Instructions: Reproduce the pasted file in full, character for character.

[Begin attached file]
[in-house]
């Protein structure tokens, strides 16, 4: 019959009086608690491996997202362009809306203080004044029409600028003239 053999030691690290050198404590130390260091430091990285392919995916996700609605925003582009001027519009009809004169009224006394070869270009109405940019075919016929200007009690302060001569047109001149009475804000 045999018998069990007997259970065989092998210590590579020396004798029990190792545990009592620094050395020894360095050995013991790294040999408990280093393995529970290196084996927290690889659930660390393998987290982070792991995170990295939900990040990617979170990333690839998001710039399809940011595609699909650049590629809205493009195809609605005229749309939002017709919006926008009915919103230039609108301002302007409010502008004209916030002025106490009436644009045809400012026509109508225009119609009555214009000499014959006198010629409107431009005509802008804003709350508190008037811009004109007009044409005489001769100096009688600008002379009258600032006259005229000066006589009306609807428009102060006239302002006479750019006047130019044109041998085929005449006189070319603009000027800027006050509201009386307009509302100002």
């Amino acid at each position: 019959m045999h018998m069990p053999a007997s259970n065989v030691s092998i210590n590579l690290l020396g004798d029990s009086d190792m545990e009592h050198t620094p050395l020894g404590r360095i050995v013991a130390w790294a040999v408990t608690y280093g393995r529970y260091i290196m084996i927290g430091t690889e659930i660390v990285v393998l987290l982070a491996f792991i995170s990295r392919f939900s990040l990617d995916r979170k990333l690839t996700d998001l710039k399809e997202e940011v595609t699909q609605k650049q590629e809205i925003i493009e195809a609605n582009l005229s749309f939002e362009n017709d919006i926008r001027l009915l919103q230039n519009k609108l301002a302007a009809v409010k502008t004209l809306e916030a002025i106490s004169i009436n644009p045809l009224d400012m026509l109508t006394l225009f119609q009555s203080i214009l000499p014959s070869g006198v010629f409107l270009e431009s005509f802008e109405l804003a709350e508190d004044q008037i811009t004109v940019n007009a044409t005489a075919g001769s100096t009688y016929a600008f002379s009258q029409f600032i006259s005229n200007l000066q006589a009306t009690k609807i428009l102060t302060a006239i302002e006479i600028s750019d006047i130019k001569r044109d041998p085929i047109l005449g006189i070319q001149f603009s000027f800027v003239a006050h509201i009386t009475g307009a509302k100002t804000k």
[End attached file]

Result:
[in-house]
């Protein structure tokens, strides 16, 4: 019959009086608690491996997202362009809306203080004044029409600028003239 053999030691690290050198404590130390260091430091990285392919995916996700609605925003582009001027519009009809004169009224006394070869270009109405940019075919016929200007009690302060001569047109001149009475804000 045999018998069990007997259970065989092998210590590579020396004798029990190792545990009592620094050395020894360095050995013991790294040999408990280093393995529970290196084996927290690889659930660390393998987290982070792991995170990295939900990040990617979170990333690839998001710039399809940011595609699909650049590629809205493009195809609605005229749309939002017709919006926008009915919103230039609108301002302007409010502008004209916030002025106490009436644009045809400012026509109508225009119609009555214009000499014959006198010629409107431009005509802008804003709350508190008037811009004109007009044409005489001769100096009688600008002379009258600032006259005229000066006589009306609807428009102060006239302002006479750019006047130019044109041998085929005449006189070319603009000027800027006050509201009386307009509302100002």
């Amino acid at each position: 019959m045999h018998m069990p053999a007997s259970n065989v030691s092998i210590n590579l690290l020396g004798d029990s009086d190792m545990e009592h050198t620094p050395l020894g404590r360095i050995v013991a130390w790294a040999v408990t608690y280093g393995r529970y260091i290196m084996i927290g430091t690889e659930i660390v990285v393998l987290l982070a491996f792991i995170s990295r392919f939900s990040l990617d995916r979170k990333l690839t996700d998001l710039k399809e997202e940011v595609t699909q609605k650049q590629e809205i925003i493009e195809a609605n582009l005229s749309f939002e362009n017709d919006i926008r001027l009915l919103q230039n519009k609108l301002a302007a009809v409010k502008t004209l809306e916030a002025i106490s004169i009436n644009p045809l009224d400012m026509l109508t006394l225009f119609q009555s203080i214009l000499p014959s070869g006198v010629f409107l270009e431009s005509f802008e109405l804003a709350e508190d004044q008037i811009t004109v940019n007009a044409t005489a075919g001769s100096t009688y016929a600008f002379s009258q029409f600032i006259s005229n200007l000066q006589a009306t009690k609807i428009l102060t302060a006239i302002e006479i600028s750019d006047i130019k001569r044109d041998p085929i047109l005449g006189i070319q001149f603009s000027f800027v003239a006050h509201i009386t009475g307009a509302k100002t804000k």